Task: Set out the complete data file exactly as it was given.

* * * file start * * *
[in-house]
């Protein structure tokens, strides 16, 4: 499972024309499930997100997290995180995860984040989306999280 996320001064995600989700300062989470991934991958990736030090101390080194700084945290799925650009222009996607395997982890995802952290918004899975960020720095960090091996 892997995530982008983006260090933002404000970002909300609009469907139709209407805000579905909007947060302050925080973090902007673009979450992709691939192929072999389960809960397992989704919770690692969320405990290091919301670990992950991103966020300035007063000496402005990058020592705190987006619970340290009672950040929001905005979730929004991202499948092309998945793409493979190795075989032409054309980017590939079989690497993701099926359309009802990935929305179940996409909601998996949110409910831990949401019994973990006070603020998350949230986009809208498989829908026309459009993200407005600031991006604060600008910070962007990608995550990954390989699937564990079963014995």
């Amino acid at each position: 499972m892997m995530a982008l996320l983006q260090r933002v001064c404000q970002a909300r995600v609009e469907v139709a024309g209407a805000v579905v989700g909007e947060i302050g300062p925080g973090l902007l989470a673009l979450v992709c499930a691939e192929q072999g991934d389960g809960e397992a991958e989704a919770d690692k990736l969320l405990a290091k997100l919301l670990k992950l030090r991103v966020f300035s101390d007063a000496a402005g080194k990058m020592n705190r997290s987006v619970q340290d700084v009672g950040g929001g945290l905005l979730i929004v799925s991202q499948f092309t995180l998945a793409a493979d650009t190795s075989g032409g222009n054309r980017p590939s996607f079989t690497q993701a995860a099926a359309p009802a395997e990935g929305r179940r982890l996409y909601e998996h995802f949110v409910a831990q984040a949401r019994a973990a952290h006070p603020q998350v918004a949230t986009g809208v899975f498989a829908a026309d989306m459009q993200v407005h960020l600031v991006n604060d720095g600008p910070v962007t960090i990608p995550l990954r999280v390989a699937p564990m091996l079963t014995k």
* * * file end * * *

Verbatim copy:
[in-house]
């Protein structure tokens, strides 16, 4: 499972024309499930997100997290995180995860984040989306999280 996320001064995600989700300062989470991934991958990736030090101390080194700084945290799925650009222009996607395997982890995802952290918004899975960020720095960090091996 892997995530982008983006260090933002404000970002909300609009469907139709209407805000579905909007947060302050925080973090902007673009979450992709691939192929072999389960809960397992989704919770690692969320405990290091919301670990992950991103966020300035007063000496402005990058020592705190987006619970340290009672950040929001905005979730929004991202499948092309998945793409493979190795075989032409054309980017590939079989690497993701099926359309009802990935929305179940996409909601998996949110409910831990949401019994973990006070603020998350949230986009809208498989829908026309459009993200407005600031991006604060600008910070962007990608995550990954390989699937564990079963014995």
């Amino acid at each position: 499972m892997m995530a982008l996320l983006q260090r933002v001064c404000q970002a909300r995600v609009e469907v139709a024309g209407a805000v579905v989700g909007e947060i302050g300062p925080g973090l902007l989470a673009l979450v992709c499930a691939e192929q072999g991934d389960g809960e397992a991958e989704a919770d690692k990736l969320l405990a290091k997100l919301l670990k992950l030090r991103v966020f300035s101390d007063a000496a402005g080194k990058m020592n705190r997290s987006v619970q340290d700084v009672g950040g929001g945290l905005l979730i929004v799925s991202q499948f092309t995180l998945a793409a493979d650009t190795s075989g032409g222009n054309r980017p590939s996607f079989t690497q993701a995860a099926a359309p009802a395997e990935g929305r179940r982890l996409y909601e998996h995802f949110v409910a831990q984040a949401r019994a973990a952290h006070p603020q998350v918004a949230t986009g809208v899975f498989a829908a026309d989306m459009q993200v407005h960020l600031v991006n604060d720095g600008p910070v962007t960090i990608p995550l990954r999280v390989a699937p564990m091996l079963t014995k």